Zika Resource Center
Zika Resource Center
April 18, 2018
3 min read
Save

Up to 99% of prenatal Zika infections may be prevented with vaccination

You've successfully added to your alerts. You will receive an email when new content is published.

Click Here to Manage Email Alerts

We were unable to process your request. Please try again later. If you continue to have this issue please contact customerservice@slackinc.com.

Approximately 99% of prenatal Zika infections could be avoided through immunization with a vaccine that demonstrates 75% efficacy, according to findings published in the Annals of Internal Medicine.

This strategy would require WHO-suggested vaccination coverage, which includes males and females between the ages of 9 and 49 years.

“Despite the vector-control measures already implemented in many affected countries to combat dengue and yellow fever, Zika continued to spread throughout 2016 and into 2017,” David P. Durham. PhD, fromthe Center for Infectious Disease Modeling and Analysis, Yale School of Public Health, , and colleagues wrote. “Sustained reduction of risk for future outbreaks will likely require a combination of vector control and vaccination, as is necessary for yellow fever, another flavivirus.”

The researchers also noted that to successfully reduce the risk of outbreaks in the future, a multifaceted approach using vector control strategies and vaccination will most likely be required. This approach is currently necessary to prevent yellow fever and outbreaks of other mosquito-borne illnesses.

To measure the frequency of prenatal Zika infections after prioritizing females between the ages of 9 and 49 years for immunization against the virus, and then vaccinating all males between the ages of 9 and 49 years, the researchers used a compartmental model that focused on the spread of Zika from mosquitos to humans. The model was created and adjusted to reflect the mosquito density in 34 countries and territories located within the Americas that have experienced prior outbreaks of the disease.

During analysis, the researchers categorized mosquitos into three cohorts, which labeled the insects as susceptible, exposed or infected. Furthermore, humans were split into five cohorts, including susceptible, exposed, infected, recovered and vaccinated. Durham and colleagues merged information on exposure with age-specific fertility rates, demographics for each country analyzed and rates of infection through sexual encounters. In the model, these people received a vaccine that demonstrated 75% efficacy.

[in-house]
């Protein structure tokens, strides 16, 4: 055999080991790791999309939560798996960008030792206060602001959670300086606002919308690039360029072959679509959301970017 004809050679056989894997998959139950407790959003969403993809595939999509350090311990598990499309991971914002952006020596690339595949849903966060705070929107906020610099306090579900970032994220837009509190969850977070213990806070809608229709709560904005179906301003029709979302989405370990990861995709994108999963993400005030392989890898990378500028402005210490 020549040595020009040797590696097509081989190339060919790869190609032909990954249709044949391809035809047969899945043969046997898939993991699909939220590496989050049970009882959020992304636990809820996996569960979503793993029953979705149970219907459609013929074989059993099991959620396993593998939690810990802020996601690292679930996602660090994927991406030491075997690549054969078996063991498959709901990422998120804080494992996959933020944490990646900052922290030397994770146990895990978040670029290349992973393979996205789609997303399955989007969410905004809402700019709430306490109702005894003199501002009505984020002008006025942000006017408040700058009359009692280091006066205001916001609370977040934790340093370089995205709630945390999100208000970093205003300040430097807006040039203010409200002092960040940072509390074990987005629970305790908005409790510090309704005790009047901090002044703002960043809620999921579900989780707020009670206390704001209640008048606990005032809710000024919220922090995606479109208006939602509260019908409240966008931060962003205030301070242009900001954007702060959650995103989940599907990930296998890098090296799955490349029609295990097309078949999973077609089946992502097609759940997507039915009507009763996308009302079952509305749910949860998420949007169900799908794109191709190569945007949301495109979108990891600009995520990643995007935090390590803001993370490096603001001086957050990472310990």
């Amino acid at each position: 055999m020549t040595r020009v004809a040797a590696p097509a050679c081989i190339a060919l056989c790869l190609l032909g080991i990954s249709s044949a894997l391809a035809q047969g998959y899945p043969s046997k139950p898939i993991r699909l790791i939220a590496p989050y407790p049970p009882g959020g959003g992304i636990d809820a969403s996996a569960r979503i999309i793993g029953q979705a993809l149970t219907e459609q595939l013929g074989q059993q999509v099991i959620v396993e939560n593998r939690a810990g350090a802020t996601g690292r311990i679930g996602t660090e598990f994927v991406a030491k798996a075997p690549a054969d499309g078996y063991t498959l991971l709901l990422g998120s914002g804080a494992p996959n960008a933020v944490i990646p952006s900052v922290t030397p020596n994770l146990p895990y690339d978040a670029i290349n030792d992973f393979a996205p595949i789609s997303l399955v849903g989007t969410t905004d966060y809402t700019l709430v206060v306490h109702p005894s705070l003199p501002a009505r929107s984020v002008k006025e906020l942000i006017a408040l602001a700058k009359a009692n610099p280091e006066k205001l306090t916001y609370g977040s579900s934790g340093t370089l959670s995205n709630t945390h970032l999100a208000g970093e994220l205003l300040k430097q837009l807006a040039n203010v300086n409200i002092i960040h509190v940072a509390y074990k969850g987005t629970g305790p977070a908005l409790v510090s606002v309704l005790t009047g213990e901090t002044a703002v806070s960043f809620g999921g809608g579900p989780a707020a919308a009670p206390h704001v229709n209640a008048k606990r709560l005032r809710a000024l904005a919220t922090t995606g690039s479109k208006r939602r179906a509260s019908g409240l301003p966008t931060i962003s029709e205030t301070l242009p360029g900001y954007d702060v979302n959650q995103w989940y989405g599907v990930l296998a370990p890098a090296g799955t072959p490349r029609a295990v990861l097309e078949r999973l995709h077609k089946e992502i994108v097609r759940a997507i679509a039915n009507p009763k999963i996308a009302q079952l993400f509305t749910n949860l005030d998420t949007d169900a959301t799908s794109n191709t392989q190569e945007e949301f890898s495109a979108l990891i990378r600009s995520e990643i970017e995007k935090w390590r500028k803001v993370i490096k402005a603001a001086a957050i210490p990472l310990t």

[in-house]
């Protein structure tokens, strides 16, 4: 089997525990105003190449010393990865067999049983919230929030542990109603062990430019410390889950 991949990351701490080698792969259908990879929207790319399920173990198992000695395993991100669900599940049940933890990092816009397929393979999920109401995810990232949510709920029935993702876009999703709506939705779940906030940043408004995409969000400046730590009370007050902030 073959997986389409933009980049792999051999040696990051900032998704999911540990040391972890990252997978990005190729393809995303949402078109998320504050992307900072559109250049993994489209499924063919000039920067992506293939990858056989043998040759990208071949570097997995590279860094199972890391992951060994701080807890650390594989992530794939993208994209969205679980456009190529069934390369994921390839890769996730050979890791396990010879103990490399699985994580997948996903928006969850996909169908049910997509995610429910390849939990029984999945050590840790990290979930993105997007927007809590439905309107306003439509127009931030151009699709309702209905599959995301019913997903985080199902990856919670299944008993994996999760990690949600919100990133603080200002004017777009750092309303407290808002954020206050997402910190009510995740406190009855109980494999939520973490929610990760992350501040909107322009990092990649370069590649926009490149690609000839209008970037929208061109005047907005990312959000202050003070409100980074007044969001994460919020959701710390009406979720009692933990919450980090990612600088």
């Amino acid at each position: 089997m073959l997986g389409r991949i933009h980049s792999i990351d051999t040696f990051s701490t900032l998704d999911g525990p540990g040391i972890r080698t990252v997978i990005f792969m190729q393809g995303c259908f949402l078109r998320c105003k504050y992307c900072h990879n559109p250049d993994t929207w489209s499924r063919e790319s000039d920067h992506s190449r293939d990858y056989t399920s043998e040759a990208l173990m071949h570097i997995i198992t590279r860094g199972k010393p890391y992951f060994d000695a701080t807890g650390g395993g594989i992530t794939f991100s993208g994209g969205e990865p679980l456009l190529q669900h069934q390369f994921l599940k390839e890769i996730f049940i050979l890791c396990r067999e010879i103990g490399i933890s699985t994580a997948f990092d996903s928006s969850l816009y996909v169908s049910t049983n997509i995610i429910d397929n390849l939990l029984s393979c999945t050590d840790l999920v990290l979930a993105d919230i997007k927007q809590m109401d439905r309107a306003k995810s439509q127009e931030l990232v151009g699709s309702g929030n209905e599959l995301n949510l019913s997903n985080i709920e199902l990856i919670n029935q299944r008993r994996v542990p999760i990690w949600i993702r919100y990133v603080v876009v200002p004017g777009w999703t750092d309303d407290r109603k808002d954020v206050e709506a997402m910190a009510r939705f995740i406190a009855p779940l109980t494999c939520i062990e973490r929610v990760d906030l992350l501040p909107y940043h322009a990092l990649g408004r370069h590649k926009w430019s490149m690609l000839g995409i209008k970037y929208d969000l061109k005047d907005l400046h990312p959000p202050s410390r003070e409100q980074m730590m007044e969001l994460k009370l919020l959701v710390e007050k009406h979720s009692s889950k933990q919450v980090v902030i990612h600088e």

Durham and colleagues estimated that 5,530 Zika infections were contracted prenatally in Puerto Rico between 2016 and 2017 (95% credible interval [CrI], 3,3551-7,503). When a vaccine with an efficacy of 75% was administered to 90% of females between the ages of 9 and 49 years, the number of infections would drop to 358 (CrI, 188-626; 94% reduction; CrI, 92%-95%).

When this vaccination administration strategy was applied to males between the ages of 9 and 49 years alongside females of the same age, only 76 infections would be contracted (CrI, 52-111; 99% reduction; CrI, 98% to 99%).

Durham and colleagues also accounted for an inadequate vaccine supply. If all individuals between 9 and 49 years old — an age range recommended by WHO — cannot be immunized, 5-year age groups were considered for those between the ages of 10 and 49 years. Based on this strategy, a significant number of prenatal infections would be prevented through every vaccination in relation to every country and that country’s fertility rate (P < .001).

The researchers observed that when 20- to 24-year-old women were vaccinated in most countries, including Brazil, Costa Rica and Puerto Rico, vaccination against prenatal Zika infection was most effective. Countries in which females tend to have children later in life, such as Dominica, Guadeloupe and Suriname, vaccination was most effective at decreasing the number of prenatal Zika infections when females were immunized between the ages of 25 and 34 years.

“Significant challenges must be addressed in the development and implementation of a Zika vaccine,” Durham and colleagues wrote. “The decrease in Zika incidence makes traditional methodology for clinical trials infeasible. Even during an epidemic, the speed of Zika outbreaks at the local level necessitates innovative approaches for trial site selection, possibly including simultaneous preapproval and surveillance for many sites.”

“Despite these challenges, our results show the substantial effect that Zika vaccination programs could have in mitigating and preventing future outbreaks,” the researchers continued. “… Given the temporal uncertainty of Zika resurgences, we must continue to develop and test vaccines, ensuring availability as soon as possible.” – by Katherine Bortz

Disclosures: The authors report no relevant financial disclosures.